Thursday, December 4, 2008
Sukiyaki Western Django
Man, was this movie cool! What a great love letter to one of my favorite film genres, the good ole Spaghetti Western. What is a Spaghetti Western you ask? The simplest answer to that question could be the movie The Good, the Bad, and the Ugly. Are you still confused?
Spaghetti Western, also known in some countries in mainland Europe as the Italo-Western, is a nickname for a broad sub-genre of Western film that emerged in the mid-1960s, so named because most were produced by Italian studios, usually in co production with a Spanish partner.
The typical team was made up of an Italian director, Spanish technical staff and a cast of Italian and Spanish actors, sometimes a falling Hollywood star and sometimes a rising one like the young Clint Eastwood in many of Sergio Leone's films. The films were primarily shot in the Andalusia region of Spain, and in particular the Tabernas Desert of Almería, because it resembles the American Southwest. (A few were shot on Sardinia.) Because of the desert setting and the readily available southern Spanish extras, a usual theme in Spaghetti Westerns is the Mexican Revolution, Mexican bandits, and the border region shared by Mexico and the U.S.
The best-known and perhaps archetypal Spaghetti Westerns were the Man With No Name trilogy (or the Dollars Trilogy) directed by Sergio Leone, starring then-TV actor Clint Eastwood and with musical scores composed by Ennio Morricone (all of whom are now synonymous with the genre): A Fistful of Dollars (1964), For a Few Dollars More (1965), and The Good, the Bad and the Ugly (1966). Atypically for the genre, the last had a relatively high budget, over one million $USD. Leone's next film after the so-called "trilogy" was Once Upon a Time in the West, which is often lumped in with the previous three for its similar style and accompanying score by Morricone, although it differs by the absence of Clint Eastwood in the starring role.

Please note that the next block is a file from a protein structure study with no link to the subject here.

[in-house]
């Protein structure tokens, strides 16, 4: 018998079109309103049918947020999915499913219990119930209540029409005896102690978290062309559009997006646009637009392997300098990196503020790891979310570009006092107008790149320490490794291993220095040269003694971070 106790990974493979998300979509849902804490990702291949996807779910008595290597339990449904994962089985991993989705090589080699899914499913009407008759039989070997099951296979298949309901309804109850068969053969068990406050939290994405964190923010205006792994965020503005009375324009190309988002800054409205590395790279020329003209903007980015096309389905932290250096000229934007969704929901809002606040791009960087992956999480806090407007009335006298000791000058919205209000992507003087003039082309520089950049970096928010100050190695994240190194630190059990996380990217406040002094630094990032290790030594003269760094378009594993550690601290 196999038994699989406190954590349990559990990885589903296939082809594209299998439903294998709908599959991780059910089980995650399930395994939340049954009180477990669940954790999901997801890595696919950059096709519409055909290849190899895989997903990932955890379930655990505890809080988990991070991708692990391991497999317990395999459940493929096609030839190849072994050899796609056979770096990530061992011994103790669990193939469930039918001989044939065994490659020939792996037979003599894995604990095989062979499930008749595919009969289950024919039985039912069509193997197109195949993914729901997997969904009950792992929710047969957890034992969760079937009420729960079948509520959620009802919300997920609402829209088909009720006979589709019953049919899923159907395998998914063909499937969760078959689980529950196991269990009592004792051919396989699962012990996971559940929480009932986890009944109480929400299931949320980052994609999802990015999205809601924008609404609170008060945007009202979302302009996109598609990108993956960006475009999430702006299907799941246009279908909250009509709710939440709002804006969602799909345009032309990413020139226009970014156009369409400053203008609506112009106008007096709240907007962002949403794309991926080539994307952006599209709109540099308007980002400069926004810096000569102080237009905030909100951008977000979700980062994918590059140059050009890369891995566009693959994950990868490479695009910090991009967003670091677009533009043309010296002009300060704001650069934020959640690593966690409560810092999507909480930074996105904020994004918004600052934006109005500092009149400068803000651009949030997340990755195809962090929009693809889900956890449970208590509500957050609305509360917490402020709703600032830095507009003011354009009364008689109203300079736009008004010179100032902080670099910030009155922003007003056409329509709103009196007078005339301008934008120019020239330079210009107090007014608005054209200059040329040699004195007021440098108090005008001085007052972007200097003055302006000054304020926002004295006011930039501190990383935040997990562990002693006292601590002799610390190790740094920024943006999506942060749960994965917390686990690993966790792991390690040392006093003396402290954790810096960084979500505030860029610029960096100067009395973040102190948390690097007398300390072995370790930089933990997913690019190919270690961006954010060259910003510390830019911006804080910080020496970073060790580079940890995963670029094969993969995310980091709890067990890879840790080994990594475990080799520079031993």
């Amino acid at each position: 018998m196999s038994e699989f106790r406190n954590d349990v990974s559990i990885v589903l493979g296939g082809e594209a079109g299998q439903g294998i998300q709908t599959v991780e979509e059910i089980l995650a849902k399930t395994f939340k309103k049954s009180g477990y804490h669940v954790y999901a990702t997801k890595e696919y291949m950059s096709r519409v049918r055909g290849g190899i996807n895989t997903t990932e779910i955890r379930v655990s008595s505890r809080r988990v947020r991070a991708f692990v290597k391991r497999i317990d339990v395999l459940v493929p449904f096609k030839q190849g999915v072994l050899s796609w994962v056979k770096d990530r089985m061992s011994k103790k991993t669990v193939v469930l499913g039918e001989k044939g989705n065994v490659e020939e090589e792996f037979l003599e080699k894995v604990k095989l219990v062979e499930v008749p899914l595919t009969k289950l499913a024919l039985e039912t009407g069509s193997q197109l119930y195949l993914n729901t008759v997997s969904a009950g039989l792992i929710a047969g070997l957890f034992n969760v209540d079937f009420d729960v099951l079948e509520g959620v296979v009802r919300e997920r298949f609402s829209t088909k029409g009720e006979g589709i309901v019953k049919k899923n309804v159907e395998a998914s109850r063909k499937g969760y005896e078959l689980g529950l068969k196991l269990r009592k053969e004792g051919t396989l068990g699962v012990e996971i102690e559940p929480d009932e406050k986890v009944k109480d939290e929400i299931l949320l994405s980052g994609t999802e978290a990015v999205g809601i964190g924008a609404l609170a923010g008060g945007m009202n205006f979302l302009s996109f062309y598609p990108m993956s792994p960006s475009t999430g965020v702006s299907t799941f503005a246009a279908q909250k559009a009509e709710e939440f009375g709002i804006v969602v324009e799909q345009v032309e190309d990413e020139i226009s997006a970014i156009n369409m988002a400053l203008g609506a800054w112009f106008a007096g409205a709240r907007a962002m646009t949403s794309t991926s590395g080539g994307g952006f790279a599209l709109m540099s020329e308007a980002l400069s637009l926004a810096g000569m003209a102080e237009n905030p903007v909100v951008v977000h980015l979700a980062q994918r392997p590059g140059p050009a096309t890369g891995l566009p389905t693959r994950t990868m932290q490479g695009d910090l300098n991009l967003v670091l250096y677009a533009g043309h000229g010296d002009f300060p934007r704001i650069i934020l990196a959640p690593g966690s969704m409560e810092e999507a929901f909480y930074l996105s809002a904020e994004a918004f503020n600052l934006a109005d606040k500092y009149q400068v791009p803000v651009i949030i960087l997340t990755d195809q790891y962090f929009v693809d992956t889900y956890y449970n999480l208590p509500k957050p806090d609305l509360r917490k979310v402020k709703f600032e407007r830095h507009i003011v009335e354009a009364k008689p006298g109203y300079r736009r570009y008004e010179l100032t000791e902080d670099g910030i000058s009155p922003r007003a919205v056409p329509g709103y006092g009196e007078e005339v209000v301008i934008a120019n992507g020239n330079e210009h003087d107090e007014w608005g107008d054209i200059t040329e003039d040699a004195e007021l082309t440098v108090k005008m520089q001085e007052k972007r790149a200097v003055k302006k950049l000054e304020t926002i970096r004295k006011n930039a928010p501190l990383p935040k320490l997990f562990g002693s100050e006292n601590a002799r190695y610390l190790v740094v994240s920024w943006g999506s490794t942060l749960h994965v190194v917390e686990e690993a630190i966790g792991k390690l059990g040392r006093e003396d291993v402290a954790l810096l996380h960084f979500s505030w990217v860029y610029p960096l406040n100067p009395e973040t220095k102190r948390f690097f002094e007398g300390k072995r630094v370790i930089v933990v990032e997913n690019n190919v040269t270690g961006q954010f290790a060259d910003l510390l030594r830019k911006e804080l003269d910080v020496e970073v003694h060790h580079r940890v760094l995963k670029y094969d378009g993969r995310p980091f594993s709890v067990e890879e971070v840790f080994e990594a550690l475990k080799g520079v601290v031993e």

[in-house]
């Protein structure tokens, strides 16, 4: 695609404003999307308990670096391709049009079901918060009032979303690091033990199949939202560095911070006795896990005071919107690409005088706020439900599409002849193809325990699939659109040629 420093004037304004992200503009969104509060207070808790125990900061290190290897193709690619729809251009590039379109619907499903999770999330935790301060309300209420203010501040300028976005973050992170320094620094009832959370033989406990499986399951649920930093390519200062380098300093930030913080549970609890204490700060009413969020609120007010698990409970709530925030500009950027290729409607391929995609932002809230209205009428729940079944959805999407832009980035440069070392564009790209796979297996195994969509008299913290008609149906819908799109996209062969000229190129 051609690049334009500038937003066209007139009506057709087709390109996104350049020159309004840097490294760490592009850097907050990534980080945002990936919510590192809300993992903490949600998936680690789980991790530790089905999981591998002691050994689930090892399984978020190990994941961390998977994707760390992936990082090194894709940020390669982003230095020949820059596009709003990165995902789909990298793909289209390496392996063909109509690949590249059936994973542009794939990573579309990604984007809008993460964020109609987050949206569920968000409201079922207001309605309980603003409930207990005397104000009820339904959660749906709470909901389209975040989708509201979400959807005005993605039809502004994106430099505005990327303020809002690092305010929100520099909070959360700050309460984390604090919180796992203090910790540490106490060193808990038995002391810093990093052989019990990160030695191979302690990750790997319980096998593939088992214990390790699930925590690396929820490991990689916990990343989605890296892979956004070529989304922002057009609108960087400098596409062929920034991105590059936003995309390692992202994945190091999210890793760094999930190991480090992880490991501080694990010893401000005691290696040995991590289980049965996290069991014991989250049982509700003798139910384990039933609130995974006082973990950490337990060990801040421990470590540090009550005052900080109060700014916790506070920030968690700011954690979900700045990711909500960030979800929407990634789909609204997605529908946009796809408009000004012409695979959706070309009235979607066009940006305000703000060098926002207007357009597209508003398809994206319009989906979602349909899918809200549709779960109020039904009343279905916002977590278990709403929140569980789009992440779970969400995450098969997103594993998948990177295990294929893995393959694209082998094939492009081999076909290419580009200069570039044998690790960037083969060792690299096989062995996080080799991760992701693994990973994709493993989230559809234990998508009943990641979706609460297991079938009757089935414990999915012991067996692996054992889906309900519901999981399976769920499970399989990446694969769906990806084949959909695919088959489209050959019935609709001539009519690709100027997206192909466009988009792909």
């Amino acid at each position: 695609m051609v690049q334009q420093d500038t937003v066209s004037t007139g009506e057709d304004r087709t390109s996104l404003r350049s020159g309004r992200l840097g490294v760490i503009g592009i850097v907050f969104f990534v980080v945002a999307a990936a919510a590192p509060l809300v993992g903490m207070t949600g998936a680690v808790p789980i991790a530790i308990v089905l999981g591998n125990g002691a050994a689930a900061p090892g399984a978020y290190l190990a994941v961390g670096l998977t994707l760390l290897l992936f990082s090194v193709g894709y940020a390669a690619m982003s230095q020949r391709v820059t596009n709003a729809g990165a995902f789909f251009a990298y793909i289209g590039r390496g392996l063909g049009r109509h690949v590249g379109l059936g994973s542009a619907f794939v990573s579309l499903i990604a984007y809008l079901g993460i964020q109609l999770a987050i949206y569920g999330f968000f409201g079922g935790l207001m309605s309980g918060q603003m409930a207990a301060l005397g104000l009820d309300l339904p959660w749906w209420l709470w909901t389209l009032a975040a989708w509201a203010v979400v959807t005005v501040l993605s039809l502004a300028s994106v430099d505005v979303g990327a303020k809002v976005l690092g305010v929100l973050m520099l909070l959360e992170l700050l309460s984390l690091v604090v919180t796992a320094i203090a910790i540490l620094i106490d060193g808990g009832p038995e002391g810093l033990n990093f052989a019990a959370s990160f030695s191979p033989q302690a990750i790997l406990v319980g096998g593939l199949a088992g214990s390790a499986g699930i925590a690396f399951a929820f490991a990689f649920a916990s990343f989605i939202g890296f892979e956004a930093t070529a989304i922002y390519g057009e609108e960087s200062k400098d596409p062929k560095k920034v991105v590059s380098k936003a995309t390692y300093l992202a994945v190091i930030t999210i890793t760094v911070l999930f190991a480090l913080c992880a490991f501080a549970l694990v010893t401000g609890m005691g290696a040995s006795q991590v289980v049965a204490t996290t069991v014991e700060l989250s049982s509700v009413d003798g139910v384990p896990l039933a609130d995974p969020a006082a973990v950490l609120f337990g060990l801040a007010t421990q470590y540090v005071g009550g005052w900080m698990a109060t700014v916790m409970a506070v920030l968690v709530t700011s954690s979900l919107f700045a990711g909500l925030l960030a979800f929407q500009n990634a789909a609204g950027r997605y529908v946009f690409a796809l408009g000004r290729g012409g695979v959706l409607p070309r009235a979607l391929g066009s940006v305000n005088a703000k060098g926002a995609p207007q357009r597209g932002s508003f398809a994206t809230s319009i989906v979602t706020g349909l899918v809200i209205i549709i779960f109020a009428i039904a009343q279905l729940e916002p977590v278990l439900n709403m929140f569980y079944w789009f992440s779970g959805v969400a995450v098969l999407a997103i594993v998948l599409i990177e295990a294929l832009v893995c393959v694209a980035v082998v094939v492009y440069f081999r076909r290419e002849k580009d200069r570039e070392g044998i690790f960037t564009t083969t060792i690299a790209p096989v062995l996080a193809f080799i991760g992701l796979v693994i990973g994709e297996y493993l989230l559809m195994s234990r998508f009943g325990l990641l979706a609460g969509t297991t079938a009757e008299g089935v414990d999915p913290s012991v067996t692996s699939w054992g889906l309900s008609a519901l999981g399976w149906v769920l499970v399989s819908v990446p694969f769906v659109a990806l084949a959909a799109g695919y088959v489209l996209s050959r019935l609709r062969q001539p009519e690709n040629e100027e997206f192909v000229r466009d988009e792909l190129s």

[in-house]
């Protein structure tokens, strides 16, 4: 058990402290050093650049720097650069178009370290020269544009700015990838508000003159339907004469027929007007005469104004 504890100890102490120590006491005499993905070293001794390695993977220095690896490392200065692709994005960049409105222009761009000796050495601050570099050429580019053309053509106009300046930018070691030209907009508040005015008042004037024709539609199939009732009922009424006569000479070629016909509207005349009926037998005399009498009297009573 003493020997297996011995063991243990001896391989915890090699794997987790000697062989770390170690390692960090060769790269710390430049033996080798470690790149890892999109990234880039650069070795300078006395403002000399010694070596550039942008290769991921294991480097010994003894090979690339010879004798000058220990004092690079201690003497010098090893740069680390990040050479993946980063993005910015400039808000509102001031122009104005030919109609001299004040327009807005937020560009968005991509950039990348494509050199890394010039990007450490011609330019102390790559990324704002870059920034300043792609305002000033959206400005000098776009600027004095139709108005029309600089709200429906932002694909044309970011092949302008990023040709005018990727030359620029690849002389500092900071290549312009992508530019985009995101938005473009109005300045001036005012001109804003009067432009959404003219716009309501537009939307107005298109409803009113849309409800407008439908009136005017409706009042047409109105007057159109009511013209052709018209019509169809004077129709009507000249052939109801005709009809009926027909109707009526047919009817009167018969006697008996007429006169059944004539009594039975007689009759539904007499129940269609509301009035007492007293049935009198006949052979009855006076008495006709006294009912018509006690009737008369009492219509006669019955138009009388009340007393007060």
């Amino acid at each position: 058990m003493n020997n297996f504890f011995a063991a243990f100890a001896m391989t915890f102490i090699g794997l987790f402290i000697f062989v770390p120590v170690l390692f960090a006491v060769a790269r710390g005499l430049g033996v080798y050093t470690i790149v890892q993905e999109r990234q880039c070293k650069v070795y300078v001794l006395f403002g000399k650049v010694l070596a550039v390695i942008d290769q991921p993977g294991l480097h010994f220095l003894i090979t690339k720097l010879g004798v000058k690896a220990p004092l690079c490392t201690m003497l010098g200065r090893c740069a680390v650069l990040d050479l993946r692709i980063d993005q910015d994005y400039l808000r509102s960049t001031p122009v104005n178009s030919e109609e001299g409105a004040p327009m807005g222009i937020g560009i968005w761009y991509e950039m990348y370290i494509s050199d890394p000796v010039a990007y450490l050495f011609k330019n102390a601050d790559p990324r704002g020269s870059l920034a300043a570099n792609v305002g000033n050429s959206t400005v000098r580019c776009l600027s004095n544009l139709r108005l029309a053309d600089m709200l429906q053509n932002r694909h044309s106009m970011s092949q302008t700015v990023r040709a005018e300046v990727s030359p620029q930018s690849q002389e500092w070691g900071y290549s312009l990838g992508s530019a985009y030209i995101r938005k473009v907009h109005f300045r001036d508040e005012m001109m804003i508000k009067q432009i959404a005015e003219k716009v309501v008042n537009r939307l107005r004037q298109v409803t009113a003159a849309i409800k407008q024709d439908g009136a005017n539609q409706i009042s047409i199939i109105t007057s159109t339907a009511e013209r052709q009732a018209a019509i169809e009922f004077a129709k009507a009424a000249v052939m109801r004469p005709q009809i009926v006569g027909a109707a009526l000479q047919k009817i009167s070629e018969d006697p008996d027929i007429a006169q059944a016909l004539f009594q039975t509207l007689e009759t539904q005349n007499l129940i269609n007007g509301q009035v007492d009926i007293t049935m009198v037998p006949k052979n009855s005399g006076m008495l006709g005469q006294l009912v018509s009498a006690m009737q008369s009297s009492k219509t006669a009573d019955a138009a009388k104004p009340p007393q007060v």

Thanks Wiki for that wonderful insight.
Now, Sukiyaki Western Django is not for everybody, the film will be an acquired taste. It has moments of mainstream appeal, but it's just not that kind of movie.
If the plot of Sukiyaki Western Django sounds familiar to you, that's because the movie takes a lot of cues from other Spaghetti Western classics such as Yojimbo(really a samurai film) and Django. A gunslinger crosses paths with two rival gangs who are both on the hunt for hidden gold in a remote western town. Knowing his services are valuable to either side, he offers himself to the gang that will offer up the biggest share of the wealth. This is a story that's been done to death, but what makes me like it, is the way the story is told.
Style is what this movie has. The whole production is done well with everything from beautiful camera work, surreal set design, cool costumes, and a very awesome chain gun in a coffin. Sukiyaki Western Django true eye candy and a really great tribute to some of the greatest Spaghetti Westerns of all time!
Sukiyaki Western Django gets an A+! Enjoy!!